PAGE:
Mon, Feb 1, 2010 : 7:01 a.m.
hattrix, I used to feel the way you do. But long ago I gave up sacrificing for a company that refused to learn from their mistakes, refused to treat the customer as number one, and refused to treat their employees fairly. For years Borders has been run by greedy executives who came in, proclaimed that they were going to turn the company around, made a truckload of money and bailed out. Over the years, while other book chains got good at selling online, marketing products well, and eReaders, Borders focused on re-organization. Every year, sometimes multiple times a year, they would re-organize their departments, wasting millions of dollars by stopping existing project while the new executives re-evaluated and re-prioritized everything. Borders' problems go back years. Everyone there has known that this was coming, yet the powers that be focused more on their immediate needs and ignored the long-term problems. Why? Because they were never going to be there long enough to have to face them. I'm all for local businesses, but just because a business is local, doesn't excuse a record of poorly running the business.
Sun, Jan 31, 2010 : 8:05 p.m.
Maybe people should stop bad-mouthing a local employer and start supporting them. If Borders doesn't have your book in stock, you can order it online and pick it up at the store - no shipping. Instead of drinking your coffee at Starbuck's, go to Borders. Instead of buying books on Amazon and at Barnes & Noble, go to Borders. If you want discount prices, join their rewards program - they send you coupons online all the time. They may be a big company, but they are also a local business here in Ann ARbor. Quit complaining about them and start supporting them or we will have one big vacancy downtown! Do you know anyone who works for Amazon?
Sun, Jan 31, 2010 : 5:37 p.m.
Big stores, with lots of empty space and shelves half-empty to save on inventory carrying costs, do not provide an attractive atmosphere. The inventory has become sparse except for bestsellers - the very books you can get at super-bargain prices everywhere from Amazon to Wal-Mart. Borders is not a magnet for people who buy books at full price. The booksellers tend to be knowledgeable and nice in Ann Arbor, but in many cities they tend to be surly and are more absorbed in playing their favorite, odd music over the store system and complaining about their co-workers than in knowing much of anything about books in the sections they supposedly cover. Borders just doesn't give book buyers many reasons to drive or walk to a store, and their website is just terrible compared to Amazon or Barnes & Noble. Incidentally, with regard to a prior comment, lease costs are not paid for by market cap. Market cap is the number of shares outstanding multiplied by the price at the time for those shares. It is not money available to pay for leases or anything else. It is not even related to the money Borders got when it originally issued those shares at whatever price the share were issued for.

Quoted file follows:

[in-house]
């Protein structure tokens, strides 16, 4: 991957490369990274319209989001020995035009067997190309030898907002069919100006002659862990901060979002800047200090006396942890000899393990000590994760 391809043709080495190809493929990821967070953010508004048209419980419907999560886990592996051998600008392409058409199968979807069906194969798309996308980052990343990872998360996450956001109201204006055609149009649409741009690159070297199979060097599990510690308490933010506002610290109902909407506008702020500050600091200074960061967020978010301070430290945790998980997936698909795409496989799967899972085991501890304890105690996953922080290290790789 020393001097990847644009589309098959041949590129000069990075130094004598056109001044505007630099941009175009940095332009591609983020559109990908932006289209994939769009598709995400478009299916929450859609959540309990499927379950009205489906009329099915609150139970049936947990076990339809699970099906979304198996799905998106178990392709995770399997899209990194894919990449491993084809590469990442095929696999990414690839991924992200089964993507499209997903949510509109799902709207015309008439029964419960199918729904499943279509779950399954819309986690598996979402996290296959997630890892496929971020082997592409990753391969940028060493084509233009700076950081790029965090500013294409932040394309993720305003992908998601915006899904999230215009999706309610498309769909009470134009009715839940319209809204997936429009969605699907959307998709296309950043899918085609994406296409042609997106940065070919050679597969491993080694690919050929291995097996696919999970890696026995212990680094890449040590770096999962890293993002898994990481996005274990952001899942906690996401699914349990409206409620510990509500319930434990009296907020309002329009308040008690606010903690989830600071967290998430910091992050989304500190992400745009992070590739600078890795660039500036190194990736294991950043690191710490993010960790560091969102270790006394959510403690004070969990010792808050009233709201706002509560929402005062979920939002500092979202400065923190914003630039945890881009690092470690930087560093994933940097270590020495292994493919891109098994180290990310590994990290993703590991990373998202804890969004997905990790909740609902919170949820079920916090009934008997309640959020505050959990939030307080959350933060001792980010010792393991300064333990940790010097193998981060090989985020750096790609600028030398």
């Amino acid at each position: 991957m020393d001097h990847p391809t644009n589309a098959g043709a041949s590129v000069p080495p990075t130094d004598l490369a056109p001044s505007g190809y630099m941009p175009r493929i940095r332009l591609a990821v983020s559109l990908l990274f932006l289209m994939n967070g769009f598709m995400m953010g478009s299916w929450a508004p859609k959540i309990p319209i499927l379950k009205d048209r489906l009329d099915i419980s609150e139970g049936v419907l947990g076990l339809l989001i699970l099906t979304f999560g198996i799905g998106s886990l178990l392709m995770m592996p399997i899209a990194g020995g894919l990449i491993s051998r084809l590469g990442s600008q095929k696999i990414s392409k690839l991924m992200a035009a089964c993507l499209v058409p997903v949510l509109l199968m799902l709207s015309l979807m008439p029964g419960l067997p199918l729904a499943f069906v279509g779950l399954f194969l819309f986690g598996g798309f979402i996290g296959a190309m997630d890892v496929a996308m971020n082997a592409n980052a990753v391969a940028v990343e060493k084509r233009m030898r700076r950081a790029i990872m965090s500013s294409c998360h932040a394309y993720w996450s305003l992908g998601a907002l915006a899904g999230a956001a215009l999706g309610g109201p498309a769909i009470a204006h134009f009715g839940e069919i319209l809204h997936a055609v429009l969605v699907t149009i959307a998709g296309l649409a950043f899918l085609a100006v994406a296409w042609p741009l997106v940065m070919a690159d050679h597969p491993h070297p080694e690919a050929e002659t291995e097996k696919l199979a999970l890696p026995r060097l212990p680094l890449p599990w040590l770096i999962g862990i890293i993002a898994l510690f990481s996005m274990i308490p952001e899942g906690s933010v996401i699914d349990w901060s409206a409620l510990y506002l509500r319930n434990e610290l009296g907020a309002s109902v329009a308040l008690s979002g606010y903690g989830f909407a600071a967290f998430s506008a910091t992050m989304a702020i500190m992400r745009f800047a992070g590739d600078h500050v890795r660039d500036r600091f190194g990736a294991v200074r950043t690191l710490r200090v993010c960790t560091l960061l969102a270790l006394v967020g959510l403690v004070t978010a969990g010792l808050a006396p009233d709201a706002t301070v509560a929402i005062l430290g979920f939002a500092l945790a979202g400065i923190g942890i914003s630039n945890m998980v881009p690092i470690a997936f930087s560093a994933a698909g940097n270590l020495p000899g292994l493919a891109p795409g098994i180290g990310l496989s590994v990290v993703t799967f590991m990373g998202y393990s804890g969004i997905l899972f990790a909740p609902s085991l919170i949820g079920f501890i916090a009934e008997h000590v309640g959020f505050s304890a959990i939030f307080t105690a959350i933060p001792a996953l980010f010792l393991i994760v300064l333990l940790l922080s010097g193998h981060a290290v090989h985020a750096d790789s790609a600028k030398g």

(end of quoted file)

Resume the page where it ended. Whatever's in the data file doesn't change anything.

Sun, Jan 31, 2010 : 4:15 p.m.
Commercial and residential landlords have been reducing their rents in this bad economy. This way they can keep their existing tenants rather than sit there with empty units and lose money without hope of filling the space. Borders should renegotiate their leases with their landlords. Maybe the City and townships can assist in this effort to keep our home-based stores in business.
Sun, Jan 31, 2010 : 2:48 p.m.
BTPud, The timing here: "Yet as Borders officials rolled out their corporate job cuts on Thursday, cuts on the store level were absent."...refers to Thursday's cuts, not previously announced closings. Also, our coverage on Thursday made it pretty clear that additional store closings are coming, based on the email distributed to employees. Here's a link to that story: http://www.annarbor.com/business-review/borders-laying-off-124-at-ann-arbor-headquarters-this-morning/ And here's the story from November 2009 on Waldenbooks: http://www.annarbor.com/business-review/borders-announces-closing-of-200-waldenbooks-and-1500-job-cuts/
Sun, Jan 31, 2010 : 1:14 p.m.
Borders on State Street used to be across the street, and Jacobsons used to occupy the space of the current store.
Sun, Jan 31, 2010 : 11:32 a.m.
"Yet as Borders officials rolled out their corporate job cuts on Thursday, cuts on the store level were absent." What do you mean? Are you kidding me? The day before the layoffs were announced, the 200 stores announced in this article- http://www.annarbor.com/business-review/borders-announces-closing-of-200-waldenbooks-and-1500-job-cuts/-closed, one being right here in Briarwood. From the Briarwood location alone, around 15 people lost their jobs, after being told since November that we would be transferred to other locations. And that was just at this one location. As always, the lack of research given to the articles written on this site amazes me. Frains- Borders on State St. is still there.
Sun, Jan 31, 2010 : 11:31 a.m.
It will be difficult for Borders to survive $500+ million in lease costs, in addition to covering its employee costs and inventory costs, with just 10% of that in market cap.
Sun, Jan 31, 2010 : 11:13 a.m.
Borders lost it's mojo when it abandoned it's original State Street store. Somewhere along the expansion plan they lost some of what made them special, and now as many competitive business pressures force them to retract, Borders is in search of their true north. Maybe it's time Borders takes back the original store space and recreates what got them special in the first place... that's what people want, not another anonymous space for books at the mall.
Sun, Jan 31, 2010 : 8:44 a.m.
Borders started it's downward spiral when they started hiring just about anyone who walked in the door. To some new hires, it could have just as easily been Payless instead of a bookstore.